Healthcare still struggling to detect insider threats, even years after breaches

Nearly 500,000 patient records were reported breached in September, according to the latest Protenus Breach Barometer.
By Jessica Davis
12:50 PM
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September was riddled with another long list of organizations dealing with breaches caused by insiders, and some organizations failed to discover some of these for years, Protenus’ September Breach Barometer found.

Insider-wrongdoing impacted nearly three times as many patient records as insider error in Sept. Fifteen incidents were caused by insiders, impacting at least 73,926 records. Protenus found 46,887 records were breached by wrongdoing.

What’s notable about the insider breaches is the amount of time it took an organization to discover an incident. One of insider breach took the organization nearly six years to discover.

“The longevity of this type of breach reinforces the need to have technology in place that can proactively detect a health data breach,” the report authors wrote. “It’s paramount for healthcare organizations to become more proactive and efficient at detecting these insider breaches.”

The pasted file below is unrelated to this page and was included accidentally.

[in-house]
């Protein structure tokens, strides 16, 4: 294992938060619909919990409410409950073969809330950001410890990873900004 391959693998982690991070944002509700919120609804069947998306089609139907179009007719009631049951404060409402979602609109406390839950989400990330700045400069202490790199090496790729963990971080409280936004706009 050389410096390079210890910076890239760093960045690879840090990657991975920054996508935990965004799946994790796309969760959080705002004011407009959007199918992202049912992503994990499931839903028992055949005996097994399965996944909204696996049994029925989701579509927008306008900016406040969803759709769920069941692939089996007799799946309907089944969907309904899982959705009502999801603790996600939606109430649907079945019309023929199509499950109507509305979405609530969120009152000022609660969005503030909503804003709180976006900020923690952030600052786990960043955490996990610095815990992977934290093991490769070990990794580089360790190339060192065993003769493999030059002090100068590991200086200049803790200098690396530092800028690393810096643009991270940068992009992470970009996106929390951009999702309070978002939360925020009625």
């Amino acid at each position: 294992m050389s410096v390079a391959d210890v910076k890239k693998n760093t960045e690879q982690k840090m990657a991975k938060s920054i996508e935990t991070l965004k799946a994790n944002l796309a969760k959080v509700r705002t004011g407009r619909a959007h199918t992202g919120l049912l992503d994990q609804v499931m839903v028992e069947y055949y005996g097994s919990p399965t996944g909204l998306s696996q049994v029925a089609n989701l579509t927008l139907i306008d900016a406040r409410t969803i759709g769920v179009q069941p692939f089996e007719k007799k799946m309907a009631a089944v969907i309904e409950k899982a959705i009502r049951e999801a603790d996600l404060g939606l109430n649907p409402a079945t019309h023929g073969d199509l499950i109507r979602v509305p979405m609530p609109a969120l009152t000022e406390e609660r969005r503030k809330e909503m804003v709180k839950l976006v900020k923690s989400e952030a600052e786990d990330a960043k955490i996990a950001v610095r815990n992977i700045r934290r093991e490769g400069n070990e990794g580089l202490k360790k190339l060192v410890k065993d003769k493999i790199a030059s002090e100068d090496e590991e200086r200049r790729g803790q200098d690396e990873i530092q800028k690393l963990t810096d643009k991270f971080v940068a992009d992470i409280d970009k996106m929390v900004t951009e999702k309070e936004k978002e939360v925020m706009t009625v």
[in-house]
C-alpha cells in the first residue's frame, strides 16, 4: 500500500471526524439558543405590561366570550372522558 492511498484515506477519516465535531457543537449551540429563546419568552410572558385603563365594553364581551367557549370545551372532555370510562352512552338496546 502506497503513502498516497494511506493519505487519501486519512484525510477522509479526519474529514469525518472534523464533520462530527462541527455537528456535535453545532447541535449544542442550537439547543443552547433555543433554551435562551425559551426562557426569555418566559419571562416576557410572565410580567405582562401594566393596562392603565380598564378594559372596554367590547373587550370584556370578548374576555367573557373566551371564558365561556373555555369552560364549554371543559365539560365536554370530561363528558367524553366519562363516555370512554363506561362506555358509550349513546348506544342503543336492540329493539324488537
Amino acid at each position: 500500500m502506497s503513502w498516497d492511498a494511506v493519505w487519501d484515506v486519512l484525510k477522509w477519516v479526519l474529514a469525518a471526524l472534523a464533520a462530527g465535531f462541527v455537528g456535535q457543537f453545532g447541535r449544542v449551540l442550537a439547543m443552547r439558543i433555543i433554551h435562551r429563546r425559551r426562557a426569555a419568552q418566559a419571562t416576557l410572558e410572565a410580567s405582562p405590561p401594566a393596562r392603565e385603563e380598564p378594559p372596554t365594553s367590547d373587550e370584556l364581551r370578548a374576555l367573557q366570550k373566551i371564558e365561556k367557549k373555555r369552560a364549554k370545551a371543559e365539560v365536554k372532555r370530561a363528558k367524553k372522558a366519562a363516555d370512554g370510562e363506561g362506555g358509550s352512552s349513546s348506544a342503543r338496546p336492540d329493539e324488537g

“Healthcare organizations must learn from one another and utilize necessary resources to better combat this problem that is continuously plaguing the industry,” the authors continued.

Overall, breach reporting was up from Aug., with 46 incidents in Sept. compared to 33 reported to the U.S. Department of Health and Human Services in Aug. Almost 500,000 patient records were affected in Sept., with the largest single incident affecting 128,000 patient records breached by ransomware.

Hacking caused 50 percent of Sept. incidents and accounted for 80 percent of all breached patient records.

Of the 19 hacking incidents for which Protenus had data, 401,741 patient records were breached. One incident specifically mentioned ransomware, seven were caused by phishing and eight mentioned extortion attempts -- for which the notorious hacker TheDarkOverLord (TDO) claimed responsibility.

The number of patient record impacted by TDO’s hacks is unknown, as there is currently no data on three of the extortion attempts. But DataBreaches.net reports that extortion is increasing in every sector and “healthcare sector and education sector are prime targets for extortionists due to the sensitivity of the data and the lack of security when compared to other sectors.”

Twitter: @JessieFDavis
Email the writer: jessica.davis@himssmedia.com